WHO urges more investment to eliminate tuberculosis

MANILA, 24 October 2013 –While the WHO Western Pacific Region remains on track to achieve Millennium Development Goal 6 concerning halting and reversing tuberculosis incidences by 2015, the World Health Organization Regional Committee for the Western Pacific has urged Member States to consider bold investments and actions to move towards elimination of all forms of the disease.

“The burden of tuberculosis in our Region is still unacceptably high,” says WHO Regional Director for the Western Pacific Dr Shin Young-soo. “We need political commitment, bold investments and actions to sustain our progress.” 

Tuberculosis (TB) is an infectious bacterial disease caused by Mycobacterium tuberculosis that most commonly affects the lungs. It is transmitted from person to person via droplet nuclei (airborne transmission) from the throat and lungs of people with the active respiratory disease. TB tends to concentrate in high-risk and vulnerable populations, such as migrants, the elderly and the poor. 

Of the 22 high-burden TB countries that account for more than 80% of the world’s cases, four are in the Western Pacific Region: Cambodia, China, the Philippines and Viet Nam. Together, these four account for 93% of the cases in the Region. Some significant improvements have been achieved over the past 20 years: TB deaths in the Region decreased significantly between 1990 and 2011, as did the number of people falling sick with the disease.

The expansion of Directly Observed Treatment Short-course (DOTS)—the TB control approach launched by WHO in 1995—has proven very successful and cost-effective. The treatment strategy was implemented in all countries in the Region by 2005. This contributed to the achievement of the intermediate TB control targets of 70% case detection, successful treatment of 85% of cases and reaching 100% of the population with DOTS access.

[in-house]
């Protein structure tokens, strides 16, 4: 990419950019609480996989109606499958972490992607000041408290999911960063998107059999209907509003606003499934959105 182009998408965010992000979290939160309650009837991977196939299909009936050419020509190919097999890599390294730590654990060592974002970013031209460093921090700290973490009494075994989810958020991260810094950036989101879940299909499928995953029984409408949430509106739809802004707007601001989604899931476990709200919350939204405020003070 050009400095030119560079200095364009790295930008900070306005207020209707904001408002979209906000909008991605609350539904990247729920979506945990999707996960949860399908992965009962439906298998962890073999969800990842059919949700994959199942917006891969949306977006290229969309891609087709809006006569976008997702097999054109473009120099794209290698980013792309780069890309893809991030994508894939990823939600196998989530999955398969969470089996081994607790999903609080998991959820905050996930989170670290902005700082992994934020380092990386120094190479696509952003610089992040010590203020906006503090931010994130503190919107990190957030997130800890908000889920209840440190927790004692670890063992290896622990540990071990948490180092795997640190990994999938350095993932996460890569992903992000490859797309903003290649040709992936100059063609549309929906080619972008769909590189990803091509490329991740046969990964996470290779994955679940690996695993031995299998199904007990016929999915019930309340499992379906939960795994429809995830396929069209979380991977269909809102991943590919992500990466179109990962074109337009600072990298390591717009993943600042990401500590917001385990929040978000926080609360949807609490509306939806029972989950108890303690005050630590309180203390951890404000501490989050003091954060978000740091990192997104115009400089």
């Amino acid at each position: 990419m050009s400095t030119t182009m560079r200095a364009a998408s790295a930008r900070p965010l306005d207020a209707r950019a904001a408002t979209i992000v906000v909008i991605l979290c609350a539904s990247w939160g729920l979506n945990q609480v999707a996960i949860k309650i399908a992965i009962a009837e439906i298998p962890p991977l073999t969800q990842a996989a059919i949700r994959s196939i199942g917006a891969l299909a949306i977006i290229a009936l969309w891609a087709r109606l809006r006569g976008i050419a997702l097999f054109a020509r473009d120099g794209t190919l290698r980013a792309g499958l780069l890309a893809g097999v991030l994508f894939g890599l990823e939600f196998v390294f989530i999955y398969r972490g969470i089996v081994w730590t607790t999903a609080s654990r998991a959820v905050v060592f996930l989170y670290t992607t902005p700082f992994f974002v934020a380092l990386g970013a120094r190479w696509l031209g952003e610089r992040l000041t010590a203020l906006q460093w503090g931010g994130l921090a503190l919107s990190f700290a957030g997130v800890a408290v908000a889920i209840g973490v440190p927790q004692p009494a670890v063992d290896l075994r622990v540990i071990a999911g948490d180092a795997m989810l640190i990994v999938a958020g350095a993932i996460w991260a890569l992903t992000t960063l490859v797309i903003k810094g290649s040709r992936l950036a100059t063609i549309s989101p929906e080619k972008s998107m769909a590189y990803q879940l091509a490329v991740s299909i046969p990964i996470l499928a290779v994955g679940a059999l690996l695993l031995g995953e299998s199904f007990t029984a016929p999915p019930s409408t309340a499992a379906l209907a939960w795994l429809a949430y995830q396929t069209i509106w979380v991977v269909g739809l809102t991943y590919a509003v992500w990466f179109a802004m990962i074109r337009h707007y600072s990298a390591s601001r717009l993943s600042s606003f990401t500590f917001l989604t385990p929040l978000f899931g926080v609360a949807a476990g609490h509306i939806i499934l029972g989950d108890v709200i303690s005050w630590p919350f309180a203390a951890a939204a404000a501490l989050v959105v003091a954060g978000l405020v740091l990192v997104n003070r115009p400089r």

Moreover, TB prevalence surveys, conducted with WHO support, have made estimates more accurate and highlighted both substantial impact of national TB control programmes and the immensity of the remaining burden.

Important challenges remain. In the Region, 1.4 million people are diagnosed with TB annually, and 130 000 people die each year from this curable disease.

Moreover, drug-resistant TB is on the rise in the Region, with an estimated 78 000 multidrug-resistant TB (MDR-TB) patients added annually and increasing numbers of patients with extensively drug-resistant TB (XDR-TB). Furthermore, the MDR-TB epidemic is spreading, posing major financial and technical challenges. WHO analysis shows that the vast majority of MDR-TB is in newly diagnosed TB patients, meaning people are being infected by resistant strains, rather than developing resistance during their treatment.

MDR-TB is TB that does not respond to at least isoniazid and rifampicin, the two most powerful anti-tuberculosis drugs. The primary cause of MDR-TB is suboptimal TB treatment. Most people with tuberculosis are cured by a strictly followed, six-month drug regimen with support and supervision. Inappropriate or incorrect use of antimicrobial drugs, or use of ineffective formulations of drugs, can cause drug resistance. Strong and enforced regulations to ensure acceptable, effective tuberculosis treatment can help control MDR-TB.      

In order to address the many challenges posed by TB, the Regional Strategy to Stop Tuberculosis in the Western Pacific (2011–2015) was developed in consultation with Member States and the WHO Stop TB Technical Advisory Group. The strategy’s goal is to reduce by half the prevalence of and deaths from all forms of TB by 2015 relative to the 2000 level in all high-burden TB countries, by moving towards universal access to diagnosis and treatment of all forms of TB, including smear-negative and M/XDR-TB. The strategy provides a reference for actions to be taken in light of the five core objectives:

§  Promoting universal and equitable access to quality TB diagnosis and treatment for all people.

§  Strengthening TB laboratory capacity.

§  Scaling up the programmatic management of drug-resistant TB.

§  Expanding TB/HIV collaborative activities.

§  Strengthening TB programme management capacity.

All countries with a high TB burden have aligned their national strategic plans with the regional strategy and are making progress towards its targets. WHO has supported this process and delivered technical assistance, with a focus on MDR-TB, surveillance, laboratory strengthening, new tools and new strategies for vulnerable groups, and TB/HIV co-infection. WHO organized several training-of-trainers activities in different fields to build national capacity and reduce dependency on international consultants. In close consultation with countries, WHO is also developing a guidance document on TB control in migrant populations.






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